March 4, 2014

Breaking the Ice

Photograph by Wesley Thomas Wong, National Geographic Your Shot

“I was looking for people pulling ice out of the frozen Songhua River, and I walked for about five miles alone on the river before I spotted this team working the ice,” says Your Shot contributor Wesley Thomas Wong, who has been working on a project about ice workers in Harbin, China, for four years.

“I made several trips to various ice festival sites under construction in and around Harbin. I wanted to find out where these guys were getting these huge blocks of ice for construction material, and I learned that all of it came from one place—the river.”

This photo was submitted to Your Shot. Check out the new and improved website, where you can share photos, take part in assignments, lend your voice to stories, and connect with fellow photographers from around the globe.

Browse more picks from Your Shot's Daily Dozen »

40 comments
Lord Spark
Lord Spark

It's like the opening scene of the film Frozen.

Shannon T
Shannon T

I love how the city is just barely visible in the background. It makes the shot slightly haunting.

Joy Saldanha
Joy Saldanha

Knowing nothing about ice breaking, but indeed knowing about how much I like photography,are different things. Well I do like this one of men at work, that must be very hard on them.With those tools that look and are dangerous, I do not envy them this job.  Outstanding shot.  j.e.s.   

Janice H.
Janice H.

Fascinating.        Such hard work I would imagine!         So many interesting things to learn from the Nat. Geographic photos.

heather levingstone
heather levingstone

Woo hooo.....Photo of the Day......well done Wesley!  Your 5 mile trek really paid off!  Bet you enjoyed your dinner that evening :)

William Henry
William Henry

We in the US actually use something like that in construction to pound in concrete stakes and steel fence. You get a steel pipe 1/2 to 1 inch larger than object to be pounded in cut to length that is comfortable for you, thread the end, weld on handles and put a cap on it. Look at the first person his has a cap on it. All you would have to do is thread the bottom and add another device. There not as heavy as a sledgehammer  and no misses.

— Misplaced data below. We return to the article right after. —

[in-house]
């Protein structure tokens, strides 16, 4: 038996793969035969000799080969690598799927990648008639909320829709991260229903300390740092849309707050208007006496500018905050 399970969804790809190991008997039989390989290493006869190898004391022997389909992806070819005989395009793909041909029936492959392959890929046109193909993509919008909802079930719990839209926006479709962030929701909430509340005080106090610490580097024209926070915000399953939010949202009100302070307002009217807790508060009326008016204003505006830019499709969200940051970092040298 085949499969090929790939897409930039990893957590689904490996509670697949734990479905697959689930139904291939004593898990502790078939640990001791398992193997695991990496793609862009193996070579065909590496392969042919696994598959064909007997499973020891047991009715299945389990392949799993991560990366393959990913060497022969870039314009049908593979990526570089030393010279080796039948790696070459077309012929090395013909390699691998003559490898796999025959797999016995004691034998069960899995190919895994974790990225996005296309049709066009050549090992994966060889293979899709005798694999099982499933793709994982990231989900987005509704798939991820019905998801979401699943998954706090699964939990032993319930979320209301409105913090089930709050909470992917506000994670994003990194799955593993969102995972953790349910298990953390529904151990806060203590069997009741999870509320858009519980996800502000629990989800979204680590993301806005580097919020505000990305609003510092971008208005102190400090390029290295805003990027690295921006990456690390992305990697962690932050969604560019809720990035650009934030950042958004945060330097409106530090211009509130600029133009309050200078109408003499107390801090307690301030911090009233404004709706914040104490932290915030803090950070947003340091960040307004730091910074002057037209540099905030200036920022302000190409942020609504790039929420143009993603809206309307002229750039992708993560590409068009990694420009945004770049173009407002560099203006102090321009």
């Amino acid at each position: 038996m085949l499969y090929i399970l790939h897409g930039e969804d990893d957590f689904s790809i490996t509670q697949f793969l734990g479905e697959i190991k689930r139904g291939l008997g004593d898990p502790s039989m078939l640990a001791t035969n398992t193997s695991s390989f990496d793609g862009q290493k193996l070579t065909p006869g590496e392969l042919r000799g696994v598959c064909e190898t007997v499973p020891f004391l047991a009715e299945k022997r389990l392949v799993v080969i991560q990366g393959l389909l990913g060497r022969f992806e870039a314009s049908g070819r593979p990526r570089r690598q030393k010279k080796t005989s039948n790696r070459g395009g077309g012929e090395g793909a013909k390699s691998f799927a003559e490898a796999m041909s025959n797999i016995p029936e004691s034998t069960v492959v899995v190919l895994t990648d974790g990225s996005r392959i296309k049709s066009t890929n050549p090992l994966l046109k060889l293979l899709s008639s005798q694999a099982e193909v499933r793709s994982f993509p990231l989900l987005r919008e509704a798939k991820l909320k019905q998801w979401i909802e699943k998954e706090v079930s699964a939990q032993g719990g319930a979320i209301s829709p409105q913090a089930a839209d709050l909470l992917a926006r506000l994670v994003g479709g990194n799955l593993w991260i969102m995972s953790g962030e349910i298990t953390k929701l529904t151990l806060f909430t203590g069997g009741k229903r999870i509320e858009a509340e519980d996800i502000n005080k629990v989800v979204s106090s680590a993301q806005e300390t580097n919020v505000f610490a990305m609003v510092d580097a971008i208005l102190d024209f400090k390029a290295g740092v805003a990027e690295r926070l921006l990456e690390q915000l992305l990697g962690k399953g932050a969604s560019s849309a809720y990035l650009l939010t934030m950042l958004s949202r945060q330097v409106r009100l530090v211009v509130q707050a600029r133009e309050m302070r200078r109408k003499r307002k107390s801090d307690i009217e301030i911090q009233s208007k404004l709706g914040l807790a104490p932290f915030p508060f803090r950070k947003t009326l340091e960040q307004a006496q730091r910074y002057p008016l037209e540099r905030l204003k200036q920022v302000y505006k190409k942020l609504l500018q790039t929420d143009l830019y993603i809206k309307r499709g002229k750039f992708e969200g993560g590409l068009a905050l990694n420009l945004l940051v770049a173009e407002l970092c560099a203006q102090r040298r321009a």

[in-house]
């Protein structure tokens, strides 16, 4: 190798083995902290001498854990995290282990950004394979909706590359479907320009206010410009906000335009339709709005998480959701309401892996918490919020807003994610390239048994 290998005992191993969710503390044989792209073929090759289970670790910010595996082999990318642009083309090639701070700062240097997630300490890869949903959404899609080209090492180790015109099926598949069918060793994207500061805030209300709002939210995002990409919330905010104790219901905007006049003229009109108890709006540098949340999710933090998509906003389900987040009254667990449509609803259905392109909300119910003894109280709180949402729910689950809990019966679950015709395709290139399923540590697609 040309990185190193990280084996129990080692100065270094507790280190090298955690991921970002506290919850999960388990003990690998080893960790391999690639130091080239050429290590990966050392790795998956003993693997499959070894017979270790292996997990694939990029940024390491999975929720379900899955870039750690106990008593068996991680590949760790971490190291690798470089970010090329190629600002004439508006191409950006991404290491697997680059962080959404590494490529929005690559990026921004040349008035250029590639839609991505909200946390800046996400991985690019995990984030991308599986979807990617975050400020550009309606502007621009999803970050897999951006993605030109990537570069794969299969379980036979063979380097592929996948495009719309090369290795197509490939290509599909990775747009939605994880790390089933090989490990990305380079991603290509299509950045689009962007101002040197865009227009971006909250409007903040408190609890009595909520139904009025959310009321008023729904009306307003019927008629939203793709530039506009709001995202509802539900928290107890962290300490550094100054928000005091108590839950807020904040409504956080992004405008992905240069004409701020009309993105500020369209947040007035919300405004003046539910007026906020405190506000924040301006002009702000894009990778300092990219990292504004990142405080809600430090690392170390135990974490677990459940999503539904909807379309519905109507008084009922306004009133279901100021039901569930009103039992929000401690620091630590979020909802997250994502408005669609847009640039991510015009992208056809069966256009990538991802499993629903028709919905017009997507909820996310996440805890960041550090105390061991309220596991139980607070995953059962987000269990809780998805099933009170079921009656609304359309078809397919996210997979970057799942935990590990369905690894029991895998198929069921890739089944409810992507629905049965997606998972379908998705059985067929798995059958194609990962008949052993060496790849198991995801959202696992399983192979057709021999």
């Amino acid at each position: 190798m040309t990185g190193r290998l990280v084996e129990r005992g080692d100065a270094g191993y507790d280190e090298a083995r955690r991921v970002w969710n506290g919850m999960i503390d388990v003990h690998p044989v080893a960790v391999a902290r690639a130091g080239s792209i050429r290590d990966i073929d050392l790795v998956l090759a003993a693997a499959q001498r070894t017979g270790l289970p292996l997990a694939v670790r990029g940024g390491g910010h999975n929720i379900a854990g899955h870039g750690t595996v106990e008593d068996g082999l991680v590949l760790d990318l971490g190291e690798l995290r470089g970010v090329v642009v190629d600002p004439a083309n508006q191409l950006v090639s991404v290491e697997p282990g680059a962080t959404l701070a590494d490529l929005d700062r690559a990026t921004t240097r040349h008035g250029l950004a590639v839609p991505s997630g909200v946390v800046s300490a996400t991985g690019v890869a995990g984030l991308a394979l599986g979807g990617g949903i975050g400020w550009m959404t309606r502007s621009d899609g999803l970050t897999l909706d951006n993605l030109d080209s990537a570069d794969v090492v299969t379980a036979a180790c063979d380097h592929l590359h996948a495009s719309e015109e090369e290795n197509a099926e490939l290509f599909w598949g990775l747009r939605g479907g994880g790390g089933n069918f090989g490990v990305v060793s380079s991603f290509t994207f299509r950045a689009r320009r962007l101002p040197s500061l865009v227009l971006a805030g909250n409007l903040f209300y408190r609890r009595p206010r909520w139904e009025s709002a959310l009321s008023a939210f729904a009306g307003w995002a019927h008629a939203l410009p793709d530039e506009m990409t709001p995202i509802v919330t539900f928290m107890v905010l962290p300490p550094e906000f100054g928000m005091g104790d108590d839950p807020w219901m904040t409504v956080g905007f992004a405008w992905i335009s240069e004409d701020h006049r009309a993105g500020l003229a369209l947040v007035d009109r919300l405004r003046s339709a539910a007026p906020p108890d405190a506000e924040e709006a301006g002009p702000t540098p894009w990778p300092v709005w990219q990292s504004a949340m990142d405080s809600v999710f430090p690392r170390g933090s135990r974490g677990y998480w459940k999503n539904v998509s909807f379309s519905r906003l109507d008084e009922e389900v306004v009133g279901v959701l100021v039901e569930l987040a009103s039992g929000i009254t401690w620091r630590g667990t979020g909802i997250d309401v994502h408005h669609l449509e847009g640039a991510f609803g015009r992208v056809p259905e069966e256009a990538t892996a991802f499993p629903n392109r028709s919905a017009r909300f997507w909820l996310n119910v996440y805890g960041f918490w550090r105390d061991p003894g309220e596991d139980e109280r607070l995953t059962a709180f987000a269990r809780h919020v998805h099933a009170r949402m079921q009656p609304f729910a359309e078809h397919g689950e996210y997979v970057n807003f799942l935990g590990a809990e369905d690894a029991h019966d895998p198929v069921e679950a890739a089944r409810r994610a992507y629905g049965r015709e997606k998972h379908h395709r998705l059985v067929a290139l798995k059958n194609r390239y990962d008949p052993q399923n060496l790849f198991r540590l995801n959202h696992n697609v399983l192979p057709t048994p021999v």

Rajesh Pathak
Rajesh Pathak

So much of manual labour in tough weather, I wish they better come up with some workable machinery. Good luck to them.

Sandra Hickman
Sandra Hickman

Its always a blessing to learn something new about other countries. I have lived in the snow in North Dakota but here in SA our lives are a lot more "sunny". Great photo... "but they had better mind their toes because those tools look real sharp".

Bev Hennager
Bev Hennager

What a feat of strength that must take - and ALL those blocks!  I would have thought they would just freeze water into the right shapes.

qing li
qing li

I've stayed such a long time in Harbin but I did not know a tool like that.

Denis C.
Denis C.

I personally salute the ingenuity of the tool (almost fashioned as a sword). I live in a winter country (Canada/Québec) where the idea has not come out yet.


Ivan Lesica
Ivan Lesica

Congrats for making the photo of the day dear friend !! Such a wonderfully composed image and so deserving of the honor...

Lokesh Gautam
Lokesh Gautam

well dats a amazzing photo.......:D:D:D:D:D:D:D


Sue Lee
Sue Lee

This photo reminds me of the movie <Frozen> haha

..................

Wesley Thomas Wong
Wesley Thomas Wong

@heather levingstone  Woo Hoo.....Nope I was staying alone in my in-laws home by myself all Christmas while I was up there shooting. No T.V., No people...just me and my cameras.......pretty sad huh..... 

Wesley Thomas Wong
Wesley Thomas Wong

@William Henry  Hey thanks William, yeah I'm sure they probably got the idea to do this from construction workers seeing as how most of these guys are construction workers themselves, but I appreciate your info cause most of the time I just take the photos and never really delve into specifics...

Wesley Thomas Wong
Wesley Thomas Wong

@Rajesh Pathak  Rajesh.....actually the photo information they had up there was incomplete. The ice is actually first broken by huge saws they drag across the ice. The big spikes there using are only used to break the ice apart.......

Wesley Thomas Wong
Wesley Thomas Wong

@Bev Hennager  No Bev....but then you might have an idea you can market to the Chinese and you could make a lot of money.....hahaha

Wesley Thomas Wong
Wesley Thomas Wong

@qing li  Qing Li, That's because you were probably smart enough to stay inside where it's warm.....hee hee ........thanks

Wesley Thomas Wong
Wesley Thomas Wong

@Denis C.  Wow Denis, thanks for the informative comment....I always wonder whether this huge saw is something unique to China or whether it's used in other places. There's actually another shot on my gallery somewhere where you can actually see the thing  more clearly.......but thanks much for you comment again.....

Wesley Thomas Wong
Wesley Thomas Wong

@Ivan Lesica  Ahhhhhh UUUUU again. God Ivan your everywhere.....hahaha......Thanks so much friend and hope all is well in New York these days.......

Shop National Geographic